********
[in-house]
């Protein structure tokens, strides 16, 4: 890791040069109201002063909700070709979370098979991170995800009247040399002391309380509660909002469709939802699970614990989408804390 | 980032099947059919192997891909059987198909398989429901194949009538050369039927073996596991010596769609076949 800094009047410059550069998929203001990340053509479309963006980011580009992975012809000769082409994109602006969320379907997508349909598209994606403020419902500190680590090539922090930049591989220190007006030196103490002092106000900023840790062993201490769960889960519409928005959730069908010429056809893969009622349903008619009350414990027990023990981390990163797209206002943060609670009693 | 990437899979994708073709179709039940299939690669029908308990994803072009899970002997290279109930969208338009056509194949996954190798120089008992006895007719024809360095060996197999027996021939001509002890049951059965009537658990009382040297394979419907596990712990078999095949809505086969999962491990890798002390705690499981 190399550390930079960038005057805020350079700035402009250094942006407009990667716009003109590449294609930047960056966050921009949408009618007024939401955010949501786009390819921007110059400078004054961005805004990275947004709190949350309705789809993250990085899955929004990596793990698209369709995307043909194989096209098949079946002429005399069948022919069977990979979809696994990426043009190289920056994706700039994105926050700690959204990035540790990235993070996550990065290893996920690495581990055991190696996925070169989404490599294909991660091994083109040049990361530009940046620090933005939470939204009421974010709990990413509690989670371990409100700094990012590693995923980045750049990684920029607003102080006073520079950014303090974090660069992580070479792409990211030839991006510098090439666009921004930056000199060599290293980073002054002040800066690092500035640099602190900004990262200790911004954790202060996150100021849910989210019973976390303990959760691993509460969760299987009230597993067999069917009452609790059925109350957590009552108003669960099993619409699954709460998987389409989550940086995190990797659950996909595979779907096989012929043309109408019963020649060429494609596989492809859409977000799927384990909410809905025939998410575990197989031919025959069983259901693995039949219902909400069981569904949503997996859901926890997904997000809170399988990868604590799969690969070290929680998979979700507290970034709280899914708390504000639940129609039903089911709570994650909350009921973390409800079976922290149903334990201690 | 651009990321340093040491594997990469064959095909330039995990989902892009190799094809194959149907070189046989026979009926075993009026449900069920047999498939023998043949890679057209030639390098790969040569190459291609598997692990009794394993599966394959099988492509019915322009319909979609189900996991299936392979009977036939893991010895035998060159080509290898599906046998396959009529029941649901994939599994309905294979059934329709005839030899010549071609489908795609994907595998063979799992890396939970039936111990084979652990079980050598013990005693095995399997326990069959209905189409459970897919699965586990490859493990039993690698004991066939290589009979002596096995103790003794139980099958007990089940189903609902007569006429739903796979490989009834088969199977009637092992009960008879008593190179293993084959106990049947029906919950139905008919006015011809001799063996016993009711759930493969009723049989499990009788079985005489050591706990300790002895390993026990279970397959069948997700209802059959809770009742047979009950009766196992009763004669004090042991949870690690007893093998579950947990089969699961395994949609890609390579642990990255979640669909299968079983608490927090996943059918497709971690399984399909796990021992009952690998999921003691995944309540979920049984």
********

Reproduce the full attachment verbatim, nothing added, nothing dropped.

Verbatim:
[in-house]
């Protein structure tokens, strides 16, 4: 890791040069109201002063909700070709979370098979991170995800009247040399002391309380509660909002469709939802699970614990989408804390 | 980032099947059919192997891909059987198909398989429901194949009538050369039927073996596991010596769609076949 800094009047410059550069998929203001990340053509479309963006980011580009992975012809000769082409994109602006969320379907997508349909598209994606403020419902500190680590090539922090930049591989220190007006030196103490002092106000900023840790062993201490769960889960519409928005959730069908010429056809893969009622349903008619009350414990027990023990981390990163797209206002943060609670009693 | 990437899979994708073709179709039940299939690669029908308990994803072009899970002997290279109930969208338009056509194949996954190798120089008992006895007719024809360095060996197999027996021939001509002890049951059965009537658990009382040297394979419907596990712990078999095949809505086969999962491990890798002390705690499981 190399550390930079960038005057805020350079700035402009250094942006407009990667716009003109590449294609930047960056966050921009949408009618007024939401955010949501786009390819921007110059400078004054961005805004990275947004709190949350309705789809993250990085899955929004990596793990698209369709995307043909194989096209098949079946002429005399069948022919069977990979979809696994990426043009190289920056994706700039994105926050700690959204990035540790990235993070996550990065290893996920690495581990055991190696996925070169989404490599294909991660091994083109040049990361530009940046620090933005939470939204009421974010709990990413509690989670371990409100700094990012590693995923980045750049990684920029607003102080006073520079950014303090974090660069992580070479792409990211030839991006510098090439666009921004930056000199060599290293980073002054002040800066690092500035640099602190900004990262200790911004954790202060996150100021849910989210019973976390303990959760691993509460969760299987009230597993067999069917009452609790059925109350957590009552108003669960099993619409699954709460998987389409989550940086995190990797659950996909595979779907096989012929043309109408019963020649060429494609596989492809859409977000799927384990909410809905025939998410575990197989031919025959069983259901693995039949219902909400069981569904949503997996859901926890997904997000809170399988990868604590799969690969070290929680998979979700507290970034709280899914708390504000639940129609039903089911709570994650909350009921973390409800079976922290149903334990201690 | 651009990321340093040491594997990469064959095909330039995990989902892009190799094809194959149907070189046989026979009926075993009026449900069920047999498939023998043949890679057209030639390098790969040569190459291609598997692990009794394993599966394959099988492509019915322009319909979609189900996991299936392979009977036939893991010895035998060159080509290898599906046998396959009529029941649901994939599994309905294979059934329709005839030899010549071609489908795609994907595998063979799992890396939970039936111990084979652990079980050598013990005693095995399997326990069959209905189409459970897919699965586990490859493990039993690698004991066939290589009979002596096995103790003794139980099958007990089940189903609902007569006429739903796979490989009834088969199977009637092992009960008879008593190179293993084959106990049947029906919950139905008919006015011809001799063996016993009711759930493969009723049989499990009788079985005489050591706990300790002895390993026990279970397959069948997700209802059959809770009742047979009950009766196992009763004669004090042991949870690690007893093998579950947990089969699961395994949609890609390579642990990255979640669909299968079983608490927090996943059918497709971690399984399909796990021992009952690998999921003691995944309540979920049984």